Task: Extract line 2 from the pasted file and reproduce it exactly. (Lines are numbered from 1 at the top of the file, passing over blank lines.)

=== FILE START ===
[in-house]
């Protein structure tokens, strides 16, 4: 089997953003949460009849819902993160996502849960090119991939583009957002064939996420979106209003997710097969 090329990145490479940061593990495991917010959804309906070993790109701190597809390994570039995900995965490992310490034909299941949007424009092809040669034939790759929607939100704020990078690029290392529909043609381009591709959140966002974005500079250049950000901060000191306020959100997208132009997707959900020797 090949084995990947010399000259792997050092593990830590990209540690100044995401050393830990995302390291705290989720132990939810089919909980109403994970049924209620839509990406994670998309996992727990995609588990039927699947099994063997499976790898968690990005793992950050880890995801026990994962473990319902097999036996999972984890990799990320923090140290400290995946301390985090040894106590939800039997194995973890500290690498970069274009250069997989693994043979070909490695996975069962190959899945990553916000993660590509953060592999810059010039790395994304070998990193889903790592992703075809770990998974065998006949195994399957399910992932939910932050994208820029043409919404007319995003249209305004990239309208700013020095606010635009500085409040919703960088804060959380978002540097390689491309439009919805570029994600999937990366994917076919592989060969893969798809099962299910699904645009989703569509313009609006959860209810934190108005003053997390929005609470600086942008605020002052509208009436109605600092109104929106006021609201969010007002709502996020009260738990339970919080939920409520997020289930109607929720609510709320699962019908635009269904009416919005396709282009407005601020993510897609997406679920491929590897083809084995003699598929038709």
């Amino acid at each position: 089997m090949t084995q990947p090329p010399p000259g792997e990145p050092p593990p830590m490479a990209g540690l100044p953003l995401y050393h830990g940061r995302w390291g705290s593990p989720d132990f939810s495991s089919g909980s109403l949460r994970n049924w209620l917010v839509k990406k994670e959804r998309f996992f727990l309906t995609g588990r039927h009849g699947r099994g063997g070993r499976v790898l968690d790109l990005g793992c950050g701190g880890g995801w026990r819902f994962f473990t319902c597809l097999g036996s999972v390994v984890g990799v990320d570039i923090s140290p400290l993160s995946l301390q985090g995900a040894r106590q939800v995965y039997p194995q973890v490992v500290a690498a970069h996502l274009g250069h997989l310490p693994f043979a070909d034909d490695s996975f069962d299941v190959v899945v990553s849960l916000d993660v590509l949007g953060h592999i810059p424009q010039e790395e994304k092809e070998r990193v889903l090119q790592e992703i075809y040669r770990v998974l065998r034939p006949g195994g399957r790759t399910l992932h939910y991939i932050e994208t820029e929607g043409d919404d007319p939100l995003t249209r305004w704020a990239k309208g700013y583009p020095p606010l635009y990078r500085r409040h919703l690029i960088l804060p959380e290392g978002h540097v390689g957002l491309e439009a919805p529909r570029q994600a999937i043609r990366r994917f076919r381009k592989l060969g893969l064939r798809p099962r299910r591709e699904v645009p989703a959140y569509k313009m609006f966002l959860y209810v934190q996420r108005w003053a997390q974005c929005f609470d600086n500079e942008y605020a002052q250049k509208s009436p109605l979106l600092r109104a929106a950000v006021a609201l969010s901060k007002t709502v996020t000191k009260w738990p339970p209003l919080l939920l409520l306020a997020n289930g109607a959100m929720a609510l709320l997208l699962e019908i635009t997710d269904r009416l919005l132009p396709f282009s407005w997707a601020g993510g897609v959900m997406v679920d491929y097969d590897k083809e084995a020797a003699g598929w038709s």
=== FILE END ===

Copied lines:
């Protein structure tokens, strides 16, 4: 089997953003949460009849819902993160996502849960090119991939583009957002064939996420979106209003997710097969 090329990145490479940061593990495991917010959804309906070993790109701190597809390994570039995900995965490992310490034909299941949007424009092809040669034939790759929607939100704020990078690029290392529909043609381009591709959140966002974005500079250049950000901060000191306020959100997208132009997707959900020797 090949084995990947010399000259792997050092593990830590990209540690100044995401050393830990995302390291705290989720132990939810089919909980109403994970049924209620839509990406994670998309996992727990995609588990039927699947099994063997499976790898968690990005793992950050880890995801026990994962473990319902097999036996999972984890990799990320923090140290400290995946301390985090040894106590939800039997194995973890500290690498970069274009250069997989693994043979070909490695996975069962190959899945990553916000993660590509953060592999810059010039790395994304070998990193889903790592992703075809770990998974065998006949195994399957399910992932939910932050994208820029043409919404007319995003249209305004990239309208700013020095606010635009500085409040919703960088804060959380978002540097390689491309439009919805570029994600999937990366994917076919592989060969893969798809099962299910699904645009989703569509313009609006959860209810934190108005003053997390929005609470600086942008605020002052509208009436109605600092109104929106006021609201969010007002709502996020009260738990339970919080939920409520997020289930109607929720609510709320699962019908635009269904009416919005396709282009407005601020993510897609997406679920491929590897083809084995003699598929038709």